|Additional Information:||Prepared for Electric Power Research Institute Energy Resources Conservation and Development Commission, State of California through agreements with National Aeronautics and Space Administration, and Atlantic Richfield Company, Chevron USA, Inc., Conoco Coal Development Company, E.I. du Pont de Nemours Co., Inc., Exxon Research & Engineering Co., Ford Motor Company, General Motors Corporation, Litton Energy Systems, Pacific Gas & Electric COmpany, Phillips Petroleum Company, Solar Energy Research Institute, U.S. Department of Energy, Southern California Edison Company, Sun Company, Texaco, Inc., United States Synthetic Fuels Corporation, through grants to and agreements with California Institute of Technology. Prepared by Jet Propulsion Laboratory and Division of Chemistry and Chemical Engineering, California Institute of Technology, Pasadena, California. Prepared by the Jet Propulsion Laboratory, California Institute of Technology with the assistance and sponsorship of a multi-institutional assessment team partly through an agreement with the National Aeronautics and Space Administration and partly through the California Institute of Technology. Neither the various sponsors, the United States Government nor any agency thereof, or the Jet Propulsion Laboratory~ California Institute of Technology, or any of their employees, makes any warranty, express or implied, or assumes any legal liability or responsibility for the accuracy, completeness or omissions, or usefulness of any information~ apparatus, product, or process disclosed, or represents that its use would not infringe privately owned rights. Reference herein to any specific commercial product, process, or service by trade name, trademark, manufacturer, or otherwise, does not necessarily constitute or imply its endorsement, recommendation, or favoring by the various sponsors or the Jet Propulsion Laboratory, California Institute of Technology. The views and opinions of authors expressed herein do not necessarily state or reflect those of all the sponsors or participants involved in this effort. (NASA Tasks RE-152, Amendment 297, CEC 500-82-024; RE-152, Amendment 326, EPRI TPS8l-795; and Caltech Work Order 91909). The original concept for the California Methanol Assessment was developed by Professor William H. Corcoran of Caltech and James Kelley of JPL. They established a relationship among public and private organizations with diverse interests in methanol, thereby enabling the initiation of the California Methanol Assessment. Professor Corcoran was the Principal Investigator for the Assessment until his unexpected death in August 1982. Caltech Professor George Gavalas assumed the role of Principal Investigator and Caltech/JPL Assessment Coordinator. Professor Harry Gray, Chairman of Chemistry and Chemical Engineering at Caltech, provided information and support to Professor Gavalas and the Caltech Assessment Team participants. A key element of the California Methanol Assessment was the interaction between the Assessment Team and representatives of public and private organizations with diverse methanol interests. The following organizations and individuals comprised the Technical Advisory Group, providing information, advice, and criticism to the Caltech/JPL Assessment Team participants. Atlantic Richfield Company: Thomas J. Clough, John Siemssen; California State Energy Resources Conservation and Development Commission: Charles Y. Mizutani, Wendy Reid, David Maul, Ken D. Smith; Chevron USA, Inc.: John Leutwyler, Will Danker; Conoco Coal Development Company: Robert G. Jackson, Carla Stone; E.I. du Pont de Nemours and Company, Inc.: John Hannon, Don Moore; Electric Power Research Institute: Seymour Alpert, H. H. Gilman; Exxon Research and Engineering Company: Kariston Moritz, Leonard Bernstein, Terry Kett, Hugh Shannon; Ford Motor Company: Roberta Nichols; General Motors Corporation: Joe Colucci; Litton Energy Systems: Al Baxley; Pacific Gas and Electric Company: David Hovarongkura; Jim Kimball; Phillips Petroleum Company: Donn B. Wimmer; Solar Energy Research Institute: Joe Finegold; Southern California Edision Company: Charles McCarthy, George Clark; Sun Company: Walt Douthit, Dave Barmby; Texaco, Inc.: Carl Cottle, Fred Wilson, Kathy George; United States Synthetic Fuels Corp.: Larry Ruff, Jim Harlan. The California Methanol Assessment was led by Richard P. O'Toole of JPL. The principal JPL authors of the Assessment and the sections of the Technical Report they were responsible for are: Elisabeth Dutzi: Chapters 3 and 10; Robert Gershman: Chapters 2 and 9; Ronald Heft: Chapters 7 and 8; David Maynard: Chapter 5; Richard O'Toole: Chapter 4 and Summary Report; William Kalema, Caltech: Chapter 6. Supporting JPL Team members included: Cindy Carlson; Karl Eckman; Joe Ferrall; Jack Harris; Frank Hoehn; Sue Jones; John McCarthy; Lowell Orren; Gerald Voecks; Eugene Warren; Michael Ziman. Also, Dr. Donald Rapp of JPL made a significant contribution to the study by synthesizing and incorporating many of the sponsor comments into the Technical Report from the March Technical Advisory Group meeting. In addition, Gregory McRae and Puvin Pichaichanarong of Caltech provided significant assistance in determining the probable air-quality consequences of methanol utilization. Alice Dennison of Caltech coordinated the managerial and financial aspects of this joint JPL/Caltech activity. Pamela Hillman of the Caltech Industrial Associates Office assisted in coordinating the initial Technical Advisory Group meeting. Arlene Calvert of JPL was responsible for word processing and assembling the final report. She was assisted by Fran Mulvehill, and Susan Elrod of JPL who prepared graphical materials for the Technical Advisory Group meetings and the final report. Joyce Whitney served as Project Staff Assistant to J. Kelley of JPL and W. Corcoran of Caltech and coordinated the Technical Advisory Group meetings.|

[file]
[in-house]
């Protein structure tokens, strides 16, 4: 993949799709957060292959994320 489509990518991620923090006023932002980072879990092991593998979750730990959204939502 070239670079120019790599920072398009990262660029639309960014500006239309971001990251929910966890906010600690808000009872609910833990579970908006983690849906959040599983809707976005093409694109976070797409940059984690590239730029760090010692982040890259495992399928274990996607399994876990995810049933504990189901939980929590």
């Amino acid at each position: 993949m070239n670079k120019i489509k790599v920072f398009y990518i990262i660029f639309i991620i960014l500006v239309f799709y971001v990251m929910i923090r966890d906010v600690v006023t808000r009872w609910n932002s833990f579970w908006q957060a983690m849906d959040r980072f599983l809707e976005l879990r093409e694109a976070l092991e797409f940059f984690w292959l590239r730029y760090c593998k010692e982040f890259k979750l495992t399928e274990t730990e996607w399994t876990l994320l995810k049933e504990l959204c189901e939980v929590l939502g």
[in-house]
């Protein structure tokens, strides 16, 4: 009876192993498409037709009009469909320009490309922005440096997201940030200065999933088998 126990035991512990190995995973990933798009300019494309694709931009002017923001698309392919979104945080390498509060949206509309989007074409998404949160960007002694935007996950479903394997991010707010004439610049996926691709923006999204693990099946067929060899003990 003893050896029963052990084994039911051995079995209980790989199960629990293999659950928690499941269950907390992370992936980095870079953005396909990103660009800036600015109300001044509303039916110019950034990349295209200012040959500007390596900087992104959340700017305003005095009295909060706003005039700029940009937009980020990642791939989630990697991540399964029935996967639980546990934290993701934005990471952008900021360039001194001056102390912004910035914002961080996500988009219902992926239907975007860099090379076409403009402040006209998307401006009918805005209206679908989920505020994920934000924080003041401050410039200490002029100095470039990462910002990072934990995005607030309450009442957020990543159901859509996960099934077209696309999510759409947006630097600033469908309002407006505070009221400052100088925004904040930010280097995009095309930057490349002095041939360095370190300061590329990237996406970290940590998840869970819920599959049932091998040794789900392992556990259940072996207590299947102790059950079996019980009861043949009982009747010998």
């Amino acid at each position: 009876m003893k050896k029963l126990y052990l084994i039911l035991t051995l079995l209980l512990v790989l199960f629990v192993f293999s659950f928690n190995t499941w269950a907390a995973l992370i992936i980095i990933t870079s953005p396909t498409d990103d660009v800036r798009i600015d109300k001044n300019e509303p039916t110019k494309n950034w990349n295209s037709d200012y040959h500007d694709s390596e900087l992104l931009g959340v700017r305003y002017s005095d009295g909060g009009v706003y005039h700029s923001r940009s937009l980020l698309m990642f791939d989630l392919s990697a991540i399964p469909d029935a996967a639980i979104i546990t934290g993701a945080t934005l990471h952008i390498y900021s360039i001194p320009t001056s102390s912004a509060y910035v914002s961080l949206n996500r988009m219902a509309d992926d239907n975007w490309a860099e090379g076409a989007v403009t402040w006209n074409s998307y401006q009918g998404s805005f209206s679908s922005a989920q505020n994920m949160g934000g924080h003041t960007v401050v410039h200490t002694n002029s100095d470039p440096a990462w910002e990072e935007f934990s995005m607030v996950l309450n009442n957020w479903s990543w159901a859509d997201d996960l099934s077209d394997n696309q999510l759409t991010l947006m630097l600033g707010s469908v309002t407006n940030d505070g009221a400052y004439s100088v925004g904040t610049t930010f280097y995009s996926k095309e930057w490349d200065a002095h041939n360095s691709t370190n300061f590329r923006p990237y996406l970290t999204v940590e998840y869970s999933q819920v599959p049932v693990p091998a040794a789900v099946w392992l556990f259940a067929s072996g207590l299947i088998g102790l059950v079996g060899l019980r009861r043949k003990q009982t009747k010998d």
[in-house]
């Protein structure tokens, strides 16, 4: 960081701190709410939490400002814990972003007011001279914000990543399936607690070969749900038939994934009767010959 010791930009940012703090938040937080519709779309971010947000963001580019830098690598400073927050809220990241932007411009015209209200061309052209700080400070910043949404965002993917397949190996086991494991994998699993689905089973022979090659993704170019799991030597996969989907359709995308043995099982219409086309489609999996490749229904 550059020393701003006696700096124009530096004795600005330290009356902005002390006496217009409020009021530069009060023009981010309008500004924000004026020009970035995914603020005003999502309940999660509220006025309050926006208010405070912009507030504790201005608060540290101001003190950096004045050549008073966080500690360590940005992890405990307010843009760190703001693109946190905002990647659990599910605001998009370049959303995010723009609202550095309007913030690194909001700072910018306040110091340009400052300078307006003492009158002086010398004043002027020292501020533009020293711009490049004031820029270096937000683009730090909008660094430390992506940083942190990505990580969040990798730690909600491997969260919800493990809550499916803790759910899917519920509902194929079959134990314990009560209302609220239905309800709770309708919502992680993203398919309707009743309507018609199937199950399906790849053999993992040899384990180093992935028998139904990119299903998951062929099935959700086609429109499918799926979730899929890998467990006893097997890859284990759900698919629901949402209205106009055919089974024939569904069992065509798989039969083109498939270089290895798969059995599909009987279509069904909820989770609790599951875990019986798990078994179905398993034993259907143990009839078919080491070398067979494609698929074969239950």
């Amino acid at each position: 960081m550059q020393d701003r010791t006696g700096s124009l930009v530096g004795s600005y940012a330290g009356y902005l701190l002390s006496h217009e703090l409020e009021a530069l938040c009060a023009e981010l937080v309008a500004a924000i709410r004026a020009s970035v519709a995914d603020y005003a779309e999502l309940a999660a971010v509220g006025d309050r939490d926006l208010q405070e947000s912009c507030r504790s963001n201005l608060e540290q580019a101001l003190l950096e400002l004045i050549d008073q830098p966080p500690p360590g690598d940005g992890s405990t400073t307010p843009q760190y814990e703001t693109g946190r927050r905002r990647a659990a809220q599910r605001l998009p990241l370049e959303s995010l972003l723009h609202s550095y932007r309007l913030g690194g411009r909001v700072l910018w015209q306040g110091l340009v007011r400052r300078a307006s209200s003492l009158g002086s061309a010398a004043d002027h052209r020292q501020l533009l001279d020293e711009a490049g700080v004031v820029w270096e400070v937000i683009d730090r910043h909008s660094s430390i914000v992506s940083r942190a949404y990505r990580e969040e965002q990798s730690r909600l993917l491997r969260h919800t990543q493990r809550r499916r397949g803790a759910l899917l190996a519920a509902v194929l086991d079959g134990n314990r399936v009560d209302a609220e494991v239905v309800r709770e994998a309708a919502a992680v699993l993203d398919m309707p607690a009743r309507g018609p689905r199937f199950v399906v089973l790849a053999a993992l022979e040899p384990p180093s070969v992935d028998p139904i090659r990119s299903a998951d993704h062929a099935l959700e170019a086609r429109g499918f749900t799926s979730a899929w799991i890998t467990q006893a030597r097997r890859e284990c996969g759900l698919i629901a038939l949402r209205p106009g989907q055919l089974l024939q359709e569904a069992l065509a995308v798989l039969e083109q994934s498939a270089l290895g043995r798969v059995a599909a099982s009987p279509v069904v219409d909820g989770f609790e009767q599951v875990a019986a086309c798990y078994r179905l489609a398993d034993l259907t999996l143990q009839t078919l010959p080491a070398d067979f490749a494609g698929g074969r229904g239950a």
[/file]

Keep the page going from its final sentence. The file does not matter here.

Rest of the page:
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|Deposited On:||13 Dec 2007|
|Last Modified:||26 Dec 2012 09:47|